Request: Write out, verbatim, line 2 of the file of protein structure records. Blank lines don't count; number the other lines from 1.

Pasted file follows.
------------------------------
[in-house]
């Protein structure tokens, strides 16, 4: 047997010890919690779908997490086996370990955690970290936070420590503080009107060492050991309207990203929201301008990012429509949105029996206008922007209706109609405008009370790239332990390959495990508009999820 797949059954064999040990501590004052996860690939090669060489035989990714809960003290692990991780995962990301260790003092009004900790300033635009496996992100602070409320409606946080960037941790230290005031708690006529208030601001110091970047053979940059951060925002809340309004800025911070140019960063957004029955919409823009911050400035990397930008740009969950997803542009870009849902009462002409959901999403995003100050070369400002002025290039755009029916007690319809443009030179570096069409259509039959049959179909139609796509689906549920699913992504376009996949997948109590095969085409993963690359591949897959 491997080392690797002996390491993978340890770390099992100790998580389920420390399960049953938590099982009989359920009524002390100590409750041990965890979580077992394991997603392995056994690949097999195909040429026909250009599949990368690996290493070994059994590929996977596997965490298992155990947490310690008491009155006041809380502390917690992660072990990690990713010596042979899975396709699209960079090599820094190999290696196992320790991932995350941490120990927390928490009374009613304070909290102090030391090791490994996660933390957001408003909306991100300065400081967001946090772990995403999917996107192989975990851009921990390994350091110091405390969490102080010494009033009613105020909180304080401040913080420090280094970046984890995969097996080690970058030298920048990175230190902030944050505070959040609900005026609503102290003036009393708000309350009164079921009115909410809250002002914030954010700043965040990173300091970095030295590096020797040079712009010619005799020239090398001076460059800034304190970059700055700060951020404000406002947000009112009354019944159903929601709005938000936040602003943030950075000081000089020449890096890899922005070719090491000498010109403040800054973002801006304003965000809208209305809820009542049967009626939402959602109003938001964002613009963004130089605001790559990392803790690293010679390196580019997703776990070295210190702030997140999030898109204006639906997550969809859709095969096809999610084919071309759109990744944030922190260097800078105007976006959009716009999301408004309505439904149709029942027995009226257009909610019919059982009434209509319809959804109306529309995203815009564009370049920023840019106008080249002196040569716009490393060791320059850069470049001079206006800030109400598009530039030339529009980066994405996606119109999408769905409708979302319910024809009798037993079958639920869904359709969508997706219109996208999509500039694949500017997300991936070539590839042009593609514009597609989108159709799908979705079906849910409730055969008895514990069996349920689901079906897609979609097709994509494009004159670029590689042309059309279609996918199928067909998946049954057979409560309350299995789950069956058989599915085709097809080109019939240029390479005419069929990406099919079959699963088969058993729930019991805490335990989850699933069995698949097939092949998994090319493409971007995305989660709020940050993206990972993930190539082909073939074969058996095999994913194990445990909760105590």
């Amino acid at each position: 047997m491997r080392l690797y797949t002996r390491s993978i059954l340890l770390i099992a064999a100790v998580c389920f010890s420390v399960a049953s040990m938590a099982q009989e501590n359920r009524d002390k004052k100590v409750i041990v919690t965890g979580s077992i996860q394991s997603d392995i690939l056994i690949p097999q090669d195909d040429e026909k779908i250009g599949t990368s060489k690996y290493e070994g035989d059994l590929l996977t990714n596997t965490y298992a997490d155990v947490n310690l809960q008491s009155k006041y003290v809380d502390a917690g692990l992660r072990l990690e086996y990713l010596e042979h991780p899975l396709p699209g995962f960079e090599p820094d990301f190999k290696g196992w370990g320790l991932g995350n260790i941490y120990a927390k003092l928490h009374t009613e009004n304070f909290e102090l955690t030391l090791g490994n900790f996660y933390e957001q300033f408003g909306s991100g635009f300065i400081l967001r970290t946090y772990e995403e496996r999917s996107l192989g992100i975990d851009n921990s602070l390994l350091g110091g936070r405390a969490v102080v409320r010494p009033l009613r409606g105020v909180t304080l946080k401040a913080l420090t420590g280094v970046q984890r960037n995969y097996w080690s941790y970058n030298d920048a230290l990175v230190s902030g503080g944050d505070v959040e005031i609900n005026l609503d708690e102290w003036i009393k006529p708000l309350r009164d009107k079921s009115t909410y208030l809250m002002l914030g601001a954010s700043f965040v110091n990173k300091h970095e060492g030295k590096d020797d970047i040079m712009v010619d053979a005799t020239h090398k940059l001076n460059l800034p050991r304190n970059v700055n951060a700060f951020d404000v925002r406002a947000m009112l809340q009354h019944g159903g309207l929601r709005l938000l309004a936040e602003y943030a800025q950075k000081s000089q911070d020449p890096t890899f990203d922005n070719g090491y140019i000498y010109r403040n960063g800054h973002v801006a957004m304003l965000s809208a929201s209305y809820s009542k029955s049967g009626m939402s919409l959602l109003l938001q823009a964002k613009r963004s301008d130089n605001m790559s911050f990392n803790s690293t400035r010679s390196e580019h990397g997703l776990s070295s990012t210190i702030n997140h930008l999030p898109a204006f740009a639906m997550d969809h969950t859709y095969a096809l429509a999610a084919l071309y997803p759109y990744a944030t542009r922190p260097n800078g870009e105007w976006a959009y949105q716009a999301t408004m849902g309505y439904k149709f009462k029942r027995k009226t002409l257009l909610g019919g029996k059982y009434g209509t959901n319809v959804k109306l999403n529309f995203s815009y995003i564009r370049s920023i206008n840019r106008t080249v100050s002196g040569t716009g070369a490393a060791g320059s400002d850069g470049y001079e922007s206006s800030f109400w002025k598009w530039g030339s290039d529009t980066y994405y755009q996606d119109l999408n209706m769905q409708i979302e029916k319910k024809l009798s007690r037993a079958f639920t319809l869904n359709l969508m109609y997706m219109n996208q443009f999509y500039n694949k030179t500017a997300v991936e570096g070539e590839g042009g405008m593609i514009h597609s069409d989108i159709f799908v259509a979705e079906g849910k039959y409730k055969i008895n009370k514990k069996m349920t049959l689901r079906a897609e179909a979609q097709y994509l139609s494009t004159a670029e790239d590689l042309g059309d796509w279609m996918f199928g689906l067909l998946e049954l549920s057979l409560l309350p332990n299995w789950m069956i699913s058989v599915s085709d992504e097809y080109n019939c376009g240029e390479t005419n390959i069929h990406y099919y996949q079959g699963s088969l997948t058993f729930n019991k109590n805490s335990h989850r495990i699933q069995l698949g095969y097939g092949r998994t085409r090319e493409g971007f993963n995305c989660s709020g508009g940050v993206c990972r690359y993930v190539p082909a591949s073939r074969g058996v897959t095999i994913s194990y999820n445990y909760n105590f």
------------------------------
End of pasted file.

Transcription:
């Protein structure tokens, strides 16, 4: 047997010890919690779908997490086996370990955690970290936070420590503080009107060492050991309207990203929201301008990012429509949105029996206008922007209706109609405008009370790239332990390959495990508009999820 797949059954064999040990501590004052996860690939090669060489035989990714809960003290692990991780995962990301260790003092009004900790300033635009496996992100602070409320409606946080960037941790230290005031708690006529208030601001110091970047053979940059951060925002809340309004800025911070140019960063957004029955919409823009911050400035990397930008740009969950997803542009870009849902009462002409959901999403995003100050070369400002002025290039755009029916007690319809443009030179570096069409259509039959049959179909139609796509689906549920699913992504376009996949997948109590095969085409993963690359591949897959 491997080392690797002996390491993978340890770390099992100790998580389920420390399960049953938590099982009989359920009524002390100590409750041990965890979580077992394991997603392995056994690949097999195909040429026909250009599949990368690996290493070994059994590929996977596997965490298992155990947490310690008491009155006041809380502390917690992660072990990690990713010596042979899975396709699209960079090599820094190999290696196992320790991932995350941490120990927390928490009374009613304070909290102090030391090791490994996660933390957001408003909306991100300065400081967001946090772990995403999917996107192989975990851009921990390994350091110091405390969490102080010494009033009613105020909180304080401040913080420090280094970046984890995969097996080690970058030298920048990175230190902030944050505070959040609900005026609503102290003036009393708000309350009164079921009115909410809250002002914030954010700043965040990173300091970095030295590096020797040079712009010619005799020239090398001076460059800034304190970059700055700060951020404000406002947000009112009354019944159903929601709005938000936040602003943030950075000081000089020449890096890899922005070719090491000498010109403040800054973002801006304003965000809208209305809820009542049967009626939402959602109003938001964002613009963004130089605001790559990392803790690293010679390196580019997703776990070295210190702030997140999030898109204006639906997550969809859709095969096809999610084919071309759109990744944030922190260097800078105007976006959009716009999301408004309505439904149709029942027995009226257009909610019919059982009434209509319809959804109306529309995203815009564009370049920023840019106008080249002196040569716009490393060791320059850069470049001079206006800030109400598009530039030339529009980066994405996606119109999408769905409708979302319910024809009798037993079958639920869904359709969508997706219109996208999509500039694949500017997300991936070539590839042009593609514009597609989108159709799908979705079906849910409730055969008895514990069996349920689901079906897609979609097709994509494009004159670029590689042309059309279609996918199928067909998946049954057979409560309350299995789950069956058989599915085709097809080109019939240029390479005419069929990406099919079959699963088969058993729930019991805490335990989850699933069995698949097939092949998994090319493409971007995305989660709020940050993206990972993930190539082909073939074969058996095999994913194990445990909760105590």